The world championships fall under the WCA, or World Cube Association, regulations. All puzzles have to have colored parts and must be scrambled before competition using computer-generated random scramble sequences. The WCA actually provides an ...
Amidst a weekend of fighting game championships and other major tournaments, the world’s finest Rubik’s cubers have descended upon Paris for a record-breaking world championship.
The world championships fall under the WCA, or World Cube Association, regulations. All puzzles have to have colored parts and must be scrambled before competition using computer-generated random scramble sequences. The WCA actually provides an approved scramble program, and an on-site scrambler approves that it has been correctly randomized. Players get an opportunity to look over the puzzle and set out a plan, and then they’re off to the cube races.
Already this weekend, several world records have been broken. Feliks Zemdegs, a cube-solver from Australia who walked up to his 3x3x3 cube final with the Imperial March playing, set a new world record for the 6x6x6 cube at 1:20.036.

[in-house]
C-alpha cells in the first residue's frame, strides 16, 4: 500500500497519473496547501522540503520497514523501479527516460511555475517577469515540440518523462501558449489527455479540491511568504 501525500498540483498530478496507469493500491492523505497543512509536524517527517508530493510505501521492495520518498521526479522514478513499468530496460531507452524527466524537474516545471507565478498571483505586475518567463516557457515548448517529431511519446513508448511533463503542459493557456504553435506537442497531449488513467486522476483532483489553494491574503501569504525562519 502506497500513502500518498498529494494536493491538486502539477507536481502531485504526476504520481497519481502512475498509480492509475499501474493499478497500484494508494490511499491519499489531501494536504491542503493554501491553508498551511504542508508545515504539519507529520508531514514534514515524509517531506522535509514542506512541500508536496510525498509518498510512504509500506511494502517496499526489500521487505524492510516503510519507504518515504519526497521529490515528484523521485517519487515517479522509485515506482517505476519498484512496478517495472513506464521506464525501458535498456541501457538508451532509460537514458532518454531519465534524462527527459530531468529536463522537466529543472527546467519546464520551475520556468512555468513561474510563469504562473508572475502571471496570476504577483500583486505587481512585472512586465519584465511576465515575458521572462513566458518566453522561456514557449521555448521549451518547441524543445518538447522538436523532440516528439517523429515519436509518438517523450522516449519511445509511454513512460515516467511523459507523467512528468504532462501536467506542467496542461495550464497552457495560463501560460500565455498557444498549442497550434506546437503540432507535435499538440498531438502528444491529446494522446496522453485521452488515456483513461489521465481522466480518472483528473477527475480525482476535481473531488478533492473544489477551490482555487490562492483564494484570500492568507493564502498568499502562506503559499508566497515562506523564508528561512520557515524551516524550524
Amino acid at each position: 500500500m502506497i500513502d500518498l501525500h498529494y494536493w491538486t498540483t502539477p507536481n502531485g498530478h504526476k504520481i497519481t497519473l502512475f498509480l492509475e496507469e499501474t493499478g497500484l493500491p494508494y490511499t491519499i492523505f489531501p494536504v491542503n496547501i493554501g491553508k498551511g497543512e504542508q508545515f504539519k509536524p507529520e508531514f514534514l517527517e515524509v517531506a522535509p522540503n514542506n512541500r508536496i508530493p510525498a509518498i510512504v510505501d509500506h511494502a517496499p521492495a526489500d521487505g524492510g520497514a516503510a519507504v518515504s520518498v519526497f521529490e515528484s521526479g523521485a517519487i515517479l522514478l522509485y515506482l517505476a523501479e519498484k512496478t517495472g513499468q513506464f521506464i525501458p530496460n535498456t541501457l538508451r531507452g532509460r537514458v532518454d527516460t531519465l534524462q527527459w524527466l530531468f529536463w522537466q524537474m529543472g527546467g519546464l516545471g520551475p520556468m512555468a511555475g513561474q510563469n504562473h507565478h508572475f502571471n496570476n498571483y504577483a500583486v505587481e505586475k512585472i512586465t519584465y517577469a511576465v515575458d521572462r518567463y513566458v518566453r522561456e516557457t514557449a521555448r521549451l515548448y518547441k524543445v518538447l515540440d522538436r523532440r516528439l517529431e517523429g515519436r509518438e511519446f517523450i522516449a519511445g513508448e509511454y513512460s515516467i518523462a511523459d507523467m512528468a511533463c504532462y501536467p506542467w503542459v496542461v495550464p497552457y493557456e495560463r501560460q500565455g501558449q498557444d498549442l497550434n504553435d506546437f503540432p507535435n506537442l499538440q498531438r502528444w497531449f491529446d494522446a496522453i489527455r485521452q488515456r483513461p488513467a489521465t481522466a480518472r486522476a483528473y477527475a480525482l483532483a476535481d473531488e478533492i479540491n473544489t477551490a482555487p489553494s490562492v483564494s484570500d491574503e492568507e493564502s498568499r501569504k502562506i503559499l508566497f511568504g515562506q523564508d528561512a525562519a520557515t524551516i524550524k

Zemdegs also set a new record for the 7x7x7, at 2:06.73.
When it came to the classic 3x3x3 cubes though, Zemdegs missed the podium after a few slow solutions. Max Park came out victorious, with an impressive 5.877 seconds alongside Patrick Ponce, who barely edged out his time with 5.477 seconds. (Average time across several cubes determines the winner.)
Though it was a fast time, Zemdegs still holds the world record for 3x3x3 cube solving at 4.73 seconds.
The average time across the 3x3x3 finals was 7.76, the amount of time it usually takes me to give up and throw the cube at the wall so I can glue it back together solved. Congrats to Max Park and the rest of the competitors in Paris.
No Hammers Allowed,Rubiks Cube,Puzzles,Esports,Speedrunning?,Compete